Basic Statistics and Findings on DES Sons

DES Sons International Network 5-Year Summary Statistics: First Findings on DES Sons Participating in the DES Sons International Network Between 1999 and 2004

Scott Kerlin, 5-Year Research Summary Update, October 2004

  1. In the five years since formation of the DES Sons Network in July 1999, approximately 600 individuals have requested more information or support through e-mail follow-up requests and/or requests to join the Network. This is over and above all information that is freely available for visitors to the Network’s website which provides substantial information and resources on DES without subscription. Because the DES Sons International Network does not maintain statistics on total Internet traffic to its website, there is no accurate method to gauge how many other affected individuals may be utilizing this information.
  2. Of those 600 individuals who have sought further DES information, approximately 500 are 46XY males who indicated at the time of my initial Network subscription screening that they had either strong suspicions (based on evidence from family members) or actual confirmation (from mother, or direct access to medical records) that they had been exposed to DES in utero. These 500 individuals with confirmed or likely prenatal DES exposure have been members of the network sometime between 1999 and 2004. For this reason I consider our study’s base sample size to have attained a total of 500 DES sons as of spring 2004.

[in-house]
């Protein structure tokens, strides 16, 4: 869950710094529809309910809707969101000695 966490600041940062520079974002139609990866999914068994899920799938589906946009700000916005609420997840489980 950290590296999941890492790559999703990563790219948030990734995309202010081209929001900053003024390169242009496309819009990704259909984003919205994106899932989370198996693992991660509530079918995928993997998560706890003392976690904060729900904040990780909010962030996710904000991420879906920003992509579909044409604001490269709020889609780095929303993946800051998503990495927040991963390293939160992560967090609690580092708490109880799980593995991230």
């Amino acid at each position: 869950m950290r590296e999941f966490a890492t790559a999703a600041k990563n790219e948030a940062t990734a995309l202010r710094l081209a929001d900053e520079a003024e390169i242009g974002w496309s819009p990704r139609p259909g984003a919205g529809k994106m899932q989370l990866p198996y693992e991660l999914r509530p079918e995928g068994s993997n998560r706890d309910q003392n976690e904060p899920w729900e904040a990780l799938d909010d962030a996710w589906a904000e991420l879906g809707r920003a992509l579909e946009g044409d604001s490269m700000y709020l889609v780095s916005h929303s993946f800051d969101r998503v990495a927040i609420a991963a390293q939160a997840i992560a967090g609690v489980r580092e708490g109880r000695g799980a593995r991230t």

3. The vast majority of individuals whom I have allowed to join the Network had either “confirmed” (i.e. directly through medical records access or indirectly through personal conversation with mother) or “strongly suspected” (i.e. all evidence points in that direction, but medical records access and/or contact with mother not possible) prenatal DES exposure. However, a few (less than 50 altogether since the Network was formed) who had no way of confirming their exposure also were permitted to join in order to assist them with unanswered questions.
  4. Based on responses between 1999 and 2004 to Network surveys, responses from individual online or telephone interviews, and follow-up discussions with DES sons members, the three areas of greatest health concern among DES sons in the DES sons’ network appear to be
    1. hormonal/endocrine health issues;
    2. gender identity and sexual health issues;
    3. and psychological/mental health issues including anxiety and depression.
  5. Somewhat lower proportions of members indicated concerns regarding autoimmune disorders, infertility, reproductive tract abnormalities, ambiguous or underdeveloped genitalia, epididymal cysts, testicular cancer, and erectile dysfunction. Because not every individual member has necessarily disclosed the full range of health issues or medical concerns by which he or she has been affected, the relative significance of reported health concerns among DES sons in this research study is an approximation, based on rigorous qualitative analysis of information which has freely volunteered by network members.
  6. Despite exhaustive efforts to clarify the history of health issues experienced by DES sons, it appears that only a small number of DES sons contacting our Network have suffered from any type of cancer-related health problems (primarily testicular cancer during younger years). The Network continues to raise awareness among members regarding potential cancer risks. These efforts include participation in the annual prostate cancer awareness month activities of the National Cancer Institute and membership subscription to monthly online alerts from the International Society for Men’s Health and Gender (ISMH). Despite my numerous inquiries, no case of prostate cancer has been disclosed by network members as of July 2004.
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